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A comprehensive breakdown of multi-year humanitarian funding, looking at long-term trends in donors, recipients and earmarking. Are Grand Bargain recommendations being met?
More than 1,000 non-governmental organisations (NGOs) have worked in partnership with the UN Office for the Coordination of Humanitarian Affairs (OCHA) since 2014 to implement the vast majority of funding channelled through country-based pooled funds (CBPFs). This study brings together their experiences and recommendations to improve a mechanism that has become a staple of the humanitarian landscape and financing toolbox.
This report is based on an analysis of logistics practices in the humanitarian sector and also considers progress in the private sector, which has put efficiency at the heart of its logistics strategies for a long time. Logistics in the private sector has indeed, for the most part, moved towards the outsourcing and pooling of logistics services, even between competing companies, with the double objective of reducing operational costs and increasing end customer satisfaction levels. The report recommends a change in operational strategy, moving from a model of fundraising and using funds to a model of fundraising and optimising these funds. One key element of this paradigm shift is the focus placed on planning in all areas of humanitarian logistics. In this respect, the question of donor funding is key. If funds are allocated based on anticipation instead of reaction to humanitarian needs, it would allow for a significant reduction in operating costs, and a more flexible and appropriate response to changing conditions in the field. This would also allow for a more strategic approach to emergency response thanks to greater emphasis on planning. A collaborative approach leads to a sustainable logistics model in the medium term and must involve strong commitment from all partners involved.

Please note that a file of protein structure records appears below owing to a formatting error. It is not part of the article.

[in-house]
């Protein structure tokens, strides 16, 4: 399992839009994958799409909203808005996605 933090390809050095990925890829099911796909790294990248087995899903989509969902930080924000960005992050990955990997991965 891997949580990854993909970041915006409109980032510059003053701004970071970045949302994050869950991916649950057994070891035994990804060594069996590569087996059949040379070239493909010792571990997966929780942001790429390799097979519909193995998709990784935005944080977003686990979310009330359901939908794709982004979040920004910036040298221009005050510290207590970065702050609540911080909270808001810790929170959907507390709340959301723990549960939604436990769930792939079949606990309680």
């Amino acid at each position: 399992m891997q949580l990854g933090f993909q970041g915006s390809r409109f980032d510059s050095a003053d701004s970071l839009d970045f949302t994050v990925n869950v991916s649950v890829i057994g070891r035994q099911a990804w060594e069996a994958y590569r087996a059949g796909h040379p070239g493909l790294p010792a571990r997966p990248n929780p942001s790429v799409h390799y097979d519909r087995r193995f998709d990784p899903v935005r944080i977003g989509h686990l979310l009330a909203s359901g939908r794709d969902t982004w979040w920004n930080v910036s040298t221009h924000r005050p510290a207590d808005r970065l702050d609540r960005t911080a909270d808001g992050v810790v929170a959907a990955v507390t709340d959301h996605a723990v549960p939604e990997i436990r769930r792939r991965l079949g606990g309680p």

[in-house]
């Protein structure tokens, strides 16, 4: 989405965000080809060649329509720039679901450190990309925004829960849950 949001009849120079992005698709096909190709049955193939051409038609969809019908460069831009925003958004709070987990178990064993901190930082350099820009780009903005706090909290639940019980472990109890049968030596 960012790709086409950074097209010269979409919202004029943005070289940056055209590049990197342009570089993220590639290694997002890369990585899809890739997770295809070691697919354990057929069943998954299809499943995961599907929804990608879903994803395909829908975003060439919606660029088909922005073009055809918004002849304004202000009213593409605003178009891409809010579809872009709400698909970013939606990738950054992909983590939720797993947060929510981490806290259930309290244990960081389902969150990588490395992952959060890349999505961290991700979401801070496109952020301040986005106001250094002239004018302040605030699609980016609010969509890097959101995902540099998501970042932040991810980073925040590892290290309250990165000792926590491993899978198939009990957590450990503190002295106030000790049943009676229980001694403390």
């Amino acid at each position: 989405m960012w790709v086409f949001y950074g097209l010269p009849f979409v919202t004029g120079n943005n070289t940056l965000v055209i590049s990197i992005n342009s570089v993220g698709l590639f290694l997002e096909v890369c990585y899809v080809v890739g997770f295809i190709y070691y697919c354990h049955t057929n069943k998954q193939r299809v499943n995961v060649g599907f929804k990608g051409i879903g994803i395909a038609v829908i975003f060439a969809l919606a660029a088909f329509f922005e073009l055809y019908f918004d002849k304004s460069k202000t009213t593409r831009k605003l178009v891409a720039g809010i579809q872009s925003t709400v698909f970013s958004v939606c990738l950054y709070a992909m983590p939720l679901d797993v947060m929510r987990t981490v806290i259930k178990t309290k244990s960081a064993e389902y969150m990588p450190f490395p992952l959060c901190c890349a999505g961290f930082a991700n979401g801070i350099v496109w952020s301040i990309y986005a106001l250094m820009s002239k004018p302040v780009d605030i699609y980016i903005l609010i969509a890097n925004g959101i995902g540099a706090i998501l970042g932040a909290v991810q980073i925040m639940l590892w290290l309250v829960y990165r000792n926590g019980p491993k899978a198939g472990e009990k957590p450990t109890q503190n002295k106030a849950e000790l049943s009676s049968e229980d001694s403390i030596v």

Despite this insight, the trend is rather towards increased levels of earmarking. This trend relates to a number of, often inter-linked factors: control and accountability to donor countries’ tax payers, donor visibility, transparency and trust.